• USA – Federal government – CIRA
  • UK central – government – CIR
  • UK and US commercial sector – CREST CSIR

The investigation should have clear objectives set, such as establishing the scope and impact of a breach and determining the root cause of a breach. Any IR capability should be backed with malware analysis capability. Make sure that any 3rd party investigators are aware of any logging capabilities that you have in place.

5. Contain It will be necessary to try and contain the incident, that could be something simple like removing a network cable (make sure to record the active network connections on impacted systems before doing this) or something much more drastic such as completely shutting down a critical system. In the latter case, make sure you have the authority to do this.

6. Eradicate Once the breach has been investigated and contained, you can start the process of eradication of the threat. This may involve the disabling of compromised user accounts or removal of malware. Robust preparation should help you in this step. Do you have a policy applicable to actions on systems infected with malware? Does that policy differentiate between different types of threat i.e. is the policy the same for PUP’s such as unwanted browser add-ons and ransomware. The severity of the threat should dictate your eradication policy.

7. Recover Determine how systems can be recovered. This could be achieved through restoring critical systems of files from a backup, or it could be achieved through a full systems rebuild. The specific approach for recovery will vary according to the type of attack, and the time sensitivity of the systems that have been compromised. It is important that, where practical, forensic images are collected of from impacted systems prior to the commencement of the recovery process. This will facilitate opportunities to perform much deeper analysis once your systems have been recovered. Such analysis may assist in determining who attacked your organisation and what vulnerabilities they exploited to gain access to your network.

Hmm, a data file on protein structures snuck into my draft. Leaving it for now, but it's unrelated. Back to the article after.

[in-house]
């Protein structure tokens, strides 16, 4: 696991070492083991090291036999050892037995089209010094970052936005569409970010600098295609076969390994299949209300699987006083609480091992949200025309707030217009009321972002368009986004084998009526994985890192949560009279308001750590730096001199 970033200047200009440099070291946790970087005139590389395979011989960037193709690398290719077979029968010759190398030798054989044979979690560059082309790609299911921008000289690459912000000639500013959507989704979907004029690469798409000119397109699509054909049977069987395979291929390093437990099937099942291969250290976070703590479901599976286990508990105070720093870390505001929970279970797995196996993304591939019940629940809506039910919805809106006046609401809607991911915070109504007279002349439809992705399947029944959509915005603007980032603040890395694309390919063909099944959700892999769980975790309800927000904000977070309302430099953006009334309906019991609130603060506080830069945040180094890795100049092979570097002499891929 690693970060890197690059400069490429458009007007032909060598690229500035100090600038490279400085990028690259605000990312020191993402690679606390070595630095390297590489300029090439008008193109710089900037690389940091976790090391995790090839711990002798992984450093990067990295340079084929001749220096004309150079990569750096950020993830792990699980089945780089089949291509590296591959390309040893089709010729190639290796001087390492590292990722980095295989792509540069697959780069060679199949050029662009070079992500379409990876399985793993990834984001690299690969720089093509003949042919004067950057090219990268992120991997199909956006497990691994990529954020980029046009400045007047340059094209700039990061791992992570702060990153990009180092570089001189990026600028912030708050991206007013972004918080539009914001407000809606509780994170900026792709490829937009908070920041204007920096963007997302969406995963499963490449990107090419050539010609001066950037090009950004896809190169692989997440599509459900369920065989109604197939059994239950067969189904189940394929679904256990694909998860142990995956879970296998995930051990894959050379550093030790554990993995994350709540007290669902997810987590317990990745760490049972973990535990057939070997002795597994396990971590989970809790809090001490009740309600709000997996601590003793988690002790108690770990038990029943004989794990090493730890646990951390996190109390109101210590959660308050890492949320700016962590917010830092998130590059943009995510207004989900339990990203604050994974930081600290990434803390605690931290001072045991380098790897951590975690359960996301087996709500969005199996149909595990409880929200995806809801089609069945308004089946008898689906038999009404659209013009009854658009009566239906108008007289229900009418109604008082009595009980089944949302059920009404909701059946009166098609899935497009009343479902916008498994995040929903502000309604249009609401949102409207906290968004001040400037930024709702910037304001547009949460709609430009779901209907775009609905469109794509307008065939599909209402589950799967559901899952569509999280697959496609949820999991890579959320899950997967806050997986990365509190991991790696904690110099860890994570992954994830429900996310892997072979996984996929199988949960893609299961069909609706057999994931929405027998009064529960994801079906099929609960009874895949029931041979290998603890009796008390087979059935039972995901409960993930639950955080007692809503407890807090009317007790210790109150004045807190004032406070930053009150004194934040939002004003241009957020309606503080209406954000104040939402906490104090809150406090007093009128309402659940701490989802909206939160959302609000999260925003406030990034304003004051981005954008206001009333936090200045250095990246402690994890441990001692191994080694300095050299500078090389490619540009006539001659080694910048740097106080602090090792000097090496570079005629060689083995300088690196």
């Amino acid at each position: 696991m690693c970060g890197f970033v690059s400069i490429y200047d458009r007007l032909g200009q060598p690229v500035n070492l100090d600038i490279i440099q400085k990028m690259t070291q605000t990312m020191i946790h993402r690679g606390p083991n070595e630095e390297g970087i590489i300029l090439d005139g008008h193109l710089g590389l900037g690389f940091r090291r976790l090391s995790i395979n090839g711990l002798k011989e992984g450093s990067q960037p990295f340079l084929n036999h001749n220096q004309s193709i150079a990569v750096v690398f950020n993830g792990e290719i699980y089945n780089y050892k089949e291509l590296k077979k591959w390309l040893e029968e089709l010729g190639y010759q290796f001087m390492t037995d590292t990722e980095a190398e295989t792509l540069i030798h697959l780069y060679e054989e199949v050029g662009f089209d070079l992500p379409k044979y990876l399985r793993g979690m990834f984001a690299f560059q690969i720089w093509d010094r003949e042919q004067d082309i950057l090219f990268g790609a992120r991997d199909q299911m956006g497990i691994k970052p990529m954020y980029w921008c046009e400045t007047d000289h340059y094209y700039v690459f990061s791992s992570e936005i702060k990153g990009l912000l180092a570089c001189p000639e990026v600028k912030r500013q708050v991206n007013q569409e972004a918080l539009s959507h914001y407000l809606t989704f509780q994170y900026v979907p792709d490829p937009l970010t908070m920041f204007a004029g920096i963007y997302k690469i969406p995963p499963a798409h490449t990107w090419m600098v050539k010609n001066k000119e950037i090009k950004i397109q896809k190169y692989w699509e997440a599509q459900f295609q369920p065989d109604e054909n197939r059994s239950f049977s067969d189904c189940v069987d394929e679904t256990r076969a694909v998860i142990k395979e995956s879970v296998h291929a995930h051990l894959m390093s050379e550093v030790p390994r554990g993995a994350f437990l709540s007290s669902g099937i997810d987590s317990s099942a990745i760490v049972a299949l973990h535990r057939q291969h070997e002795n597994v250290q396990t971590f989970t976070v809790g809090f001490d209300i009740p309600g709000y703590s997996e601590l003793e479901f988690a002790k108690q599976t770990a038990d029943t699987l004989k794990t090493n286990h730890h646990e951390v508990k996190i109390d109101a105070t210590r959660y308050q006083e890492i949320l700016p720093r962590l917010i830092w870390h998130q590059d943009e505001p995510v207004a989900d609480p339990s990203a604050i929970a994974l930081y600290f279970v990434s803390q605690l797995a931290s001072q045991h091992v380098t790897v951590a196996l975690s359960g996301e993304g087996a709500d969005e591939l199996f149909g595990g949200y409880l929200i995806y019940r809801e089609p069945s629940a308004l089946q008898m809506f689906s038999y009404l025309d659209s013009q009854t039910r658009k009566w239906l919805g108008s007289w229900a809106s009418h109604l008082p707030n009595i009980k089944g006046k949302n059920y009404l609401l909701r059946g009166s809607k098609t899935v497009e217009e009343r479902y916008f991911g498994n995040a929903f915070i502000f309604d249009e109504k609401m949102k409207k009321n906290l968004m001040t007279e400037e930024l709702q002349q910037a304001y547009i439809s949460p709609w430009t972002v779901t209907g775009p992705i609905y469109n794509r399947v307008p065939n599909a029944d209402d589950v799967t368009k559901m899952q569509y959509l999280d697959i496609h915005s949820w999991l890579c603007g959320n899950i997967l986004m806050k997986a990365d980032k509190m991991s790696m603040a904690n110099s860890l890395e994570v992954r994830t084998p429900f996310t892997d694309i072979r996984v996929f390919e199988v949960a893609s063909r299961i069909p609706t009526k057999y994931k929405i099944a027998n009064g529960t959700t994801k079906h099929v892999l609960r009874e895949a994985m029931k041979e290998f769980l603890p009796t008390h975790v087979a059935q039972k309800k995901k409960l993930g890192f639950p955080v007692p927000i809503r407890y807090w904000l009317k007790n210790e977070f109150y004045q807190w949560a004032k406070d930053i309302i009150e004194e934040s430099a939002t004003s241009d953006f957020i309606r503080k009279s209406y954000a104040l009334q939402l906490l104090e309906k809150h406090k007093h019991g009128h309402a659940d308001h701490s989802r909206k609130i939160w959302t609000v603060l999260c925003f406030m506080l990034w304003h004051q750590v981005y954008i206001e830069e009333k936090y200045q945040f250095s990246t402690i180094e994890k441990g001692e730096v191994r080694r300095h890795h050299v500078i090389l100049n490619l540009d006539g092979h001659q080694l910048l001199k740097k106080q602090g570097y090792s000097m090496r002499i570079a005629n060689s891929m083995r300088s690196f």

8. Notify You may have legal and ethical obligations to notify various parties if data is compromised during a breach. Establish which parties need to be notified and under what circumstances. Again, if you have prepared effectively you should already have a list organisations and individuals that you will need to contact in the event of a data breach and know the timescales that you have to contact them. If data is compromised during a breach, involve internal stakeholders such as PR and HR, if it is employee data stolen, at an early stage.

9. Follow up If an organisation is compromised, it is important that they understand what happened and when it happened so that an improvement plan can be formulated. The improvement plan should be based around a post-incident review that will examine how all of the previous steps were managed and what lessons can learnt. Gaps in capability around your people, process and technology should be identified and remediated at this stage.